Stratford Hall satisfies it all: Sightseeing, history lessons and dining
by Sarah Bowis
Situated just six miles northwest of Montross, Stratford Hall offers more than just a deep, rich history lesson.
Home of the Lees of Virginia and the birthplace of Robert E. Lee, Commander-in-Chief of all Confederate forces in the Civil War, Stratford Hall is well-known for its school visits, educational programs, camps, fellowships and war exhibits, but the purpose of our visit was to experience the Plantation Dining Room, part of the Inn at Stratford Hall.
Enthusiastic to try something new, I met my friend, The Rivah Visitor’s Guide editorial director Lisa Hinton-Valdrighi, and we took the beautiful drive through Montross and headed north on Route 3.
We turned into the gate at Stratford Hall, and immediately took a deep breath and relaxed. Stratford Hall is certainly a destination that forces visitors to stop, look around, and enjoy earth’s colors and landscape.
The drive to the Plantation Dining Room took us past the incredible Great House and through the almost 2,000 acres of fields and forest. Serving lunch daily, the dining room offers traditional local dishes with a contemporary flair that offers something to please everyone.
Seated out on an air-conditioned porch overlooking a wooded ravine, we started our lunch with a refreshing glass of pinot grigio suggested by the Inn at Stratford Hall general manager Raoul Henriquez.
For appetizers, the crab cakes and the “shrimp and the mill” caught our eyes right away. The two medium-sized crab cakes, which were light on filler, and served with a fresh corn salsa.
The “shrimp and the mill” is a no brainer as the grits are made on site at the gristmill and served with a cheese and Creole tomato sauce. Lisa and I agreed this dish is more than an appetizer option. The creamy southern grits served with three shrimp is spectacular and should be made larger and be included as an entree option.
Upon finishing our appetizers, we were served a glass of Fiore Rosso Toscana, a blend of sangiovese and cabernet sauvignon—a rich, fruity glass of exciting red wine. If you happen to come across this wine, try a glass. I hope you enjoy it as much as Lisa and I did.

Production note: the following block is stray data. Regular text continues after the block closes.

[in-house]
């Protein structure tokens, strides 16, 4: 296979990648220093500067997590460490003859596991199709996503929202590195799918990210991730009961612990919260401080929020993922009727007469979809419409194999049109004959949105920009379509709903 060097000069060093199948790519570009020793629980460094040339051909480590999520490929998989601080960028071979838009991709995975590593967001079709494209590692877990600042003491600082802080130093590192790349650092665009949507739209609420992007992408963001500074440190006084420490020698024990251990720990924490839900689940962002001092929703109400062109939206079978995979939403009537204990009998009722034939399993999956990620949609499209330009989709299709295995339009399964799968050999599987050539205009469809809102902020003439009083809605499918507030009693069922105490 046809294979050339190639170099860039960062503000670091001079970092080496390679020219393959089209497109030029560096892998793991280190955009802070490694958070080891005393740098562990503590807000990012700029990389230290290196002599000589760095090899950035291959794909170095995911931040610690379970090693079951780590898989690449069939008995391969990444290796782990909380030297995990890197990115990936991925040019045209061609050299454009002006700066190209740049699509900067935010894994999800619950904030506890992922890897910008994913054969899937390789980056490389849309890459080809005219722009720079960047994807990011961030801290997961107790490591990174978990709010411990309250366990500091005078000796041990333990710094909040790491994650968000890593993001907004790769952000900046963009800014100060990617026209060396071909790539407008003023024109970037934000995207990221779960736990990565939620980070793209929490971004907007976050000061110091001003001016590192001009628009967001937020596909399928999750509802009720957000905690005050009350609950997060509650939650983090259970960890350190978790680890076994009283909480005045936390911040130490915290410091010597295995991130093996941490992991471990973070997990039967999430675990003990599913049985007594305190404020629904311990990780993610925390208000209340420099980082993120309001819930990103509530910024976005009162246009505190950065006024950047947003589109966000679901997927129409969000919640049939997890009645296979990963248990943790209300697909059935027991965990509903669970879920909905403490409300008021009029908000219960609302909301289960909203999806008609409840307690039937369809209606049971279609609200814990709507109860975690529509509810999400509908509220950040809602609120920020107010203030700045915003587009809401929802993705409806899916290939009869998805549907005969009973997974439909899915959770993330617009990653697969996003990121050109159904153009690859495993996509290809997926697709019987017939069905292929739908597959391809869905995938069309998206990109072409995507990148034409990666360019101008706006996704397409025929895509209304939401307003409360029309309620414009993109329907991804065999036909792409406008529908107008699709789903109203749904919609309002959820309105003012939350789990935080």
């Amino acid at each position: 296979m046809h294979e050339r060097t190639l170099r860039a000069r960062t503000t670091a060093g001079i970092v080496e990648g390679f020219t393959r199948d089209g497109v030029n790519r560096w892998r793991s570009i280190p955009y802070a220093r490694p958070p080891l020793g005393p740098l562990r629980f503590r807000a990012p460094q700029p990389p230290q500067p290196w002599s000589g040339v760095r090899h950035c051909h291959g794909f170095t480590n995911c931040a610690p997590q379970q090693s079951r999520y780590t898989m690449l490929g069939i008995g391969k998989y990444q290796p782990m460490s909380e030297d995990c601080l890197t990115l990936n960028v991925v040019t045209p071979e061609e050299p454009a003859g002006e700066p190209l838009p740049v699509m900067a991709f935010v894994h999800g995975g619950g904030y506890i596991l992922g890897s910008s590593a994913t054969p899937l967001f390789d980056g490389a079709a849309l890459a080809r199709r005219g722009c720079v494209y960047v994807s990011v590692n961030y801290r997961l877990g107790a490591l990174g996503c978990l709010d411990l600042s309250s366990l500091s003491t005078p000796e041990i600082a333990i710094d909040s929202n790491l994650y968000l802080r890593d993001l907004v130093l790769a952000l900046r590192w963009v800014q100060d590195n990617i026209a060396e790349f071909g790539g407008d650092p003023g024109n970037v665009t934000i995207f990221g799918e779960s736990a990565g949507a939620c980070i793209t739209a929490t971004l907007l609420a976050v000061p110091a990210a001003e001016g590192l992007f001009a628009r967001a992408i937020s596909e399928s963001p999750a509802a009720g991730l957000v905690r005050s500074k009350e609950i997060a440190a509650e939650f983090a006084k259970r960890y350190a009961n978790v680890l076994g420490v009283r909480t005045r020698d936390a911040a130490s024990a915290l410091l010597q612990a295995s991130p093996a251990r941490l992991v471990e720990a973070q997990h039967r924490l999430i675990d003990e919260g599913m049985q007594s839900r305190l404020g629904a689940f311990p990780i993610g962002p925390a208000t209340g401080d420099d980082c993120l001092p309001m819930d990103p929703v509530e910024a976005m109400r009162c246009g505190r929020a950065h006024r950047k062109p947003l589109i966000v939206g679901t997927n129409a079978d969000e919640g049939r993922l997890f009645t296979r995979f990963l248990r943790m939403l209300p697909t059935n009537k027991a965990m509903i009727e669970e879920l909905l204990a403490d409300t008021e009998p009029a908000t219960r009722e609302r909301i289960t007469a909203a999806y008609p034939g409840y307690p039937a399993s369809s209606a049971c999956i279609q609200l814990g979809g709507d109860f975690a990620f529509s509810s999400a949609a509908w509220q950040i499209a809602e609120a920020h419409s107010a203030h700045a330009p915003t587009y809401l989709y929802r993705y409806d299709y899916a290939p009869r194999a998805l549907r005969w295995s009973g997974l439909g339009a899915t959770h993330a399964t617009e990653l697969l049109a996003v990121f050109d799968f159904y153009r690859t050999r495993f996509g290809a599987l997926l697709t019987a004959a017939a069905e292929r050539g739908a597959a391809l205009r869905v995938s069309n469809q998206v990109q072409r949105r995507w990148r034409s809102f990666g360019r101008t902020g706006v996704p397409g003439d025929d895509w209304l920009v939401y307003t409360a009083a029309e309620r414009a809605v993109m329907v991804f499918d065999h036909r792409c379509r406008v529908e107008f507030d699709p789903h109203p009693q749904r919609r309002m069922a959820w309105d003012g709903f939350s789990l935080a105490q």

For the main course, we were advised by previous visitors to try the famous Stratford Southern Fried Chicken served with homemade coleslaw and fries. Lisa opted to try this classic recipe.
The fried chicken is probably some of the best we’ve tasted. A loud crunch followed by a mouthful of juicy tender chicken is a recipe I hope they keep for years to come.
The rainbow trout served pan-fried and glazed with an almond beurre blanc sounded delicious, but unfortunately the restaurant was out of trout.
Our waitress suggested the Northern Neck oyster platter with oysters from Faunce Seafood of Montross, fried in cornmeal to a golden brown, and served with homemade coleslaw and fries.
New chef Andy Lo greeted our table and asked if we preferred the oysters fried in cornmeal or should he try panko (Japanese-style breadcrumbs). We suggested he try the panko as we felt the cornmeal created a heavy coating taking away from the delicacy of the oyster.
For dessert we decided on the hot apple pie, served a la mode, and the strawberry shortcake. Homemade biscuits, topped with fresh local berries and served with a Chantilly cream was a sweet ending to a classic meal.
If you’re looking for an adventurous day, a refresher on some of America’s great history, or looking for a traditional lunch or dinner, Stratford Hall satisfies it all.
483 Great House Road, Montross, VA 22520
Brunch available on Sundays 11 a.m.-2 p.m., Lunch menu 2-4 p.m.
Dinner is seasonal, Thursdays-Saturdays, 6-9 p.m.
The ninth annual Wine and Oyster Festival will be held at Stratford Hall September 19 & 20.